Politics, Hidden Agendas and a Game of Thrones: An Intersectional Analysis of Women’s Sexuality in George R.R. Martin’s A Game of Thrones
By Elin Sandqvist
Bachelor’s Thesis, Luleå University of Technology, 2012
Abstract: This essay is an analysis of George R.R. Martin’s fantasy novel A Game of Thrones. The novel is analyzed from an intersectional perspective, and focuses on women’s positions in the power hierarchy, and in what ways they use their sexuality to access power. The analysis also discusses the family concept, and how women preserve their families in order to maintain biological ties. The intersectional theory used in this essay mainly consists of the definitions provided by Kimberlé Williams Crenshaw, and the concept of family structure is grounded in the views of Patricia Hill Collins.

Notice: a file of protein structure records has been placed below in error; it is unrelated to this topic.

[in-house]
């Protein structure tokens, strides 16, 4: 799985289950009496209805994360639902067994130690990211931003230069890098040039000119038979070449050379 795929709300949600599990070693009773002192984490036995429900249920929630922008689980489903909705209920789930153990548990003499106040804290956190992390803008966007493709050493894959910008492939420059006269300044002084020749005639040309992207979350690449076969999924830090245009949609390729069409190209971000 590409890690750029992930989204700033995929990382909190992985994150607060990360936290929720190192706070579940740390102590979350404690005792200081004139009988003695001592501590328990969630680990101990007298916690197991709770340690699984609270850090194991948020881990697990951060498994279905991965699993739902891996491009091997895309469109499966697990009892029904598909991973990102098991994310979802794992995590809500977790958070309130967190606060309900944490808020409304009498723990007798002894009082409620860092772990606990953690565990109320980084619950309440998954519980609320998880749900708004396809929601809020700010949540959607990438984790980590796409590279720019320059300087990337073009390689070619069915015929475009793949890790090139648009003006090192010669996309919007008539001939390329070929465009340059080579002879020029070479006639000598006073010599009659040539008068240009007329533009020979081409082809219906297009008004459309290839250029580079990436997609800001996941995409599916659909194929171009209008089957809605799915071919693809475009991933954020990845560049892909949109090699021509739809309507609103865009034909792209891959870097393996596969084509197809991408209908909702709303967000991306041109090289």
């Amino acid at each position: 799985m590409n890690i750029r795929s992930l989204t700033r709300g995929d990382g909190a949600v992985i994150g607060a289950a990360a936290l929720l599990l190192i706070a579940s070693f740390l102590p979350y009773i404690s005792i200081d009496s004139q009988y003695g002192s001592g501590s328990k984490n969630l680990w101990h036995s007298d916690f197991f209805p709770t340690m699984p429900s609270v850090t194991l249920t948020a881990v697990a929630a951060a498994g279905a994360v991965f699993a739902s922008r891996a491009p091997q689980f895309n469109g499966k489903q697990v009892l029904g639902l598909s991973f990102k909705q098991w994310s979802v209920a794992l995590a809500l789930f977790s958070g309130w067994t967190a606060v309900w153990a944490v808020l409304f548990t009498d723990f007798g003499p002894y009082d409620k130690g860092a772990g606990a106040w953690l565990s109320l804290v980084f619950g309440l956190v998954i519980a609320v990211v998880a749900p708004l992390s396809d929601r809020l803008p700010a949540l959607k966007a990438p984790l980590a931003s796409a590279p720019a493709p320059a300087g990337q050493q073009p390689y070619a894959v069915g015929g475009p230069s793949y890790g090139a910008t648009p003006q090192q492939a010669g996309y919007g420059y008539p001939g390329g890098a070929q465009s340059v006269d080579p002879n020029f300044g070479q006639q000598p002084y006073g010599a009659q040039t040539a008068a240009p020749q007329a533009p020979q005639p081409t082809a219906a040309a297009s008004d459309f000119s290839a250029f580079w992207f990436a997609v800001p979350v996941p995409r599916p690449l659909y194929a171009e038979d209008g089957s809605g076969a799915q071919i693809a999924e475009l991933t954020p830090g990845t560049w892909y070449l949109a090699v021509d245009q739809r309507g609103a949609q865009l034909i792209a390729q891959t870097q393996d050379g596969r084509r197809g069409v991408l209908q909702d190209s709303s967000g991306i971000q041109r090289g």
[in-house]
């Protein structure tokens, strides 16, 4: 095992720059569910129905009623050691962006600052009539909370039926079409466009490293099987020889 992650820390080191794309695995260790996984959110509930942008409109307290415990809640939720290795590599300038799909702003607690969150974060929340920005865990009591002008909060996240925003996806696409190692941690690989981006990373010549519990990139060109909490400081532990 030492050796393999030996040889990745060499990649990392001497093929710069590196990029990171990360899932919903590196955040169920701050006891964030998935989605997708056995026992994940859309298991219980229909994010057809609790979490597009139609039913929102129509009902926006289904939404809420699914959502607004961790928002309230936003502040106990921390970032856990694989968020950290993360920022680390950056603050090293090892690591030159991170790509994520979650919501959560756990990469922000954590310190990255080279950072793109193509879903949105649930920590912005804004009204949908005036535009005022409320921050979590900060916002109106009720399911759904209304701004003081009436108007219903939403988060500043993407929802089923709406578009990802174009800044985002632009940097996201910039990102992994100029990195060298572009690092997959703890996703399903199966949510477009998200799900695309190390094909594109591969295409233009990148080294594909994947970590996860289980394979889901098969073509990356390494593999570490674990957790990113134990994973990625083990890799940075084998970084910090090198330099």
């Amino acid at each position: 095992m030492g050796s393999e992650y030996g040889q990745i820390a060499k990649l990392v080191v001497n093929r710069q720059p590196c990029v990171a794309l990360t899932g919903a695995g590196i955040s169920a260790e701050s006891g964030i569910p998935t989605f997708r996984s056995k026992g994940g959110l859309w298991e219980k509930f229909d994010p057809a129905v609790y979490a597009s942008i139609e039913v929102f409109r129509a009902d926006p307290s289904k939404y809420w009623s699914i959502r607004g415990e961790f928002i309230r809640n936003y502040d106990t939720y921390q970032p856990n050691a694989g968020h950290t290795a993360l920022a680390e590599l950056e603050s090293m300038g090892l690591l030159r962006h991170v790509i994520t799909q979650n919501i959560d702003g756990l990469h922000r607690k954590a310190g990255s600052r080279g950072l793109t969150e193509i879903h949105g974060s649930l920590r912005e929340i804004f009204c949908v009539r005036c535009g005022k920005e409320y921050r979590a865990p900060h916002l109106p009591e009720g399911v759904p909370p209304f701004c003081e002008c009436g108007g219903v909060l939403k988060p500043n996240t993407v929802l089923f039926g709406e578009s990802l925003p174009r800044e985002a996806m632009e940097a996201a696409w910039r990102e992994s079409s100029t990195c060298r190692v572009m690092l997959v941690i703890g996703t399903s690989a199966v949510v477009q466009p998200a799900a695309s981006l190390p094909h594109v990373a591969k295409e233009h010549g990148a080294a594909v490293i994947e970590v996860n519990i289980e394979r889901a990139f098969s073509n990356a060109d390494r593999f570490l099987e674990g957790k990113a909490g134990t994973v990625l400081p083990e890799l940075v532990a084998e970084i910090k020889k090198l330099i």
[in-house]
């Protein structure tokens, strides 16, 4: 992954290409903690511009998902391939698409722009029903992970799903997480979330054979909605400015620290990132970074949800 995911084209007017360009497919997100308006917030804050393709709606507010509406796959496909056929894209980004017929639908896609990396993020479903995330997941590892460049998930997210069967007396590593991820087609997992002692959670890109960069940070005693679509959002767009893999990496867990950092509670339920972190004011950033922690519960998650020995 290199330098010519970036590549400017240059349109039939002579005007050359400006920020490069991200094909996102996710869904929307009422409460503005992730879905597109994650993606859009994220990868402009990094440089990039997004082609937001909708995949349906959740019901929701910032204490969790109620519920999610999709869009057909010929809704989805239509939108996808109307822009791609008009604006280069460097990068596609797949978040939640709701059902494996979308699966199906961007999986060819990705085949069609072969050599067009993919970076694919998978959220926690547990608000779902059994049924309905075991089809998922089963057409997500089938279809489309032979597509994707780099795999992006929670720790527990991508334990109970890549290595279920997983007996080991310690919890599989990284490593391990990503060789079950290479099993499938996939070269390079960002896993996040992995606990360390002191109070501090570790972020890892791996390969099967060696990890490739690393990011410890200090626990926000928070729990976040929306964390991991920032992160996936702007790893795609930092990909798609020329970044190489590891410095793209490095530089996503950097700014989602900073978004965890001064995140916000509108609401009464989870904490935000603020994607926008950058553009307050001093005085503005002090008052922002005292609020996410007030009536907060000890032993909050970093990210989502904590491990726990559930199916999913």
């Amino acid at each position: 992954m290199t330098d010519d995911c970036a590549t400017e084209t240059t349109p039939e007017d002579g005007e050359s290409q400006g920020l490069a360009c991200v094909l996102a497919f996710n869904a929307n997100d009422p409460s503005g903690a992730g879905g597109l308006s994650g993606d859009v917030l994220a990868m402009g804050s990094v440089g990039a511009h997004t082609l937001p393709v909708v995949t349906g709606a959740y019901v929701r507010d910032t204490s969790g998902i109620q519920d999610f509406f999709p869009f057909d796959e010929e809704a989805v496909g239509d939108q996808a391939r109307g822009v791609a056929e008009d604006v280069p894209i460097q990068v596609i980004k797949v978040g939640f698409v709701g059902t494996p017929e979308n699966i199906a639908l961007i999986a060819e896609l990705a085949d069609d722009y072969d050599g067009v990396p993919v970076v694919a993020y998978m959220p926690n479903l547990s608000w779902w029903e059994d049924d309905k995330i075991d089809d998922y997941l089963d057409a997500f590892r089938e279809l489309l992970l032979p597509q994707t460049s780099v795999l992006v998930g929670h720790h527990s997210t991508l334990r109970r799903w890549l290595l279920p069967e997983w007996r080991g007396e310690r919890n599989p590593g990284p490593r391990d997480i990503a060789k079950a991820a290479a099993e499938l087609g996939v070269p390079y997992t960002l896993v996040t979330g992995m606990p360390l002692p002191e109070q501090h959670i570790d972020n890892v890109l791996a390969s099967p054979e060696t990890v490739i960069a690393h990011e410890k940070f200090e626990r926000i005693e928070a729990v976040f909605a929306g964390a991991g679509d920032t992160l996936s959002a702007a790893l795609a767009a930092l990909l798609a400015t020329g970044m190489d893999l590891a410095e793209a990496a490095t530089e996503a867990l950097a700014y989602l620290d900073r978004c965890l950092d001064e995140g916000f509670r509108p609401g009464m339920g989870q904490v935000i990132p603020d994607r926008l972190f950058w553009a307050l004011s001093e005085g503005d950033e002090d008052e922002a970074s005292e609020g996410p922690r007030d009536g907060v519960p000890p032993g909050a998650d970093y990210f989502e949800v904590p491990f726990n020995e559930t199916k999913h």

In combination with the analysis, an intersectional model, which consists of eight different social and cultural categories, is presented in order to reflect the apparent hierarchy within the society described in the novel. The model shows that hierarchies within this society exist, and that the male gender, straight sexuality, and fertility are highly privileged factors. It is concluded that women’s sexuality and fertility constitute an important element in order for them to gain power, and it is also evident that women are incapable of attaining powerful positions if they are not in partnership with powerful men. For women, it is necessary not to deny their men sexual intimacy, meaning that they have to please them, giving them full access to their bodies, in order for them to be influential in society and attain a higher state of power in the hierarchy. The male ability is connected to intellect and physical strength, whereas the female ability is equal to fertility, which is also what constitutes a woman. The relationships between different families, or houses, reflect political alliances performed by men where women have no say. Women are merely regarded as assets, or wives, with the purpose of conceiving heirs.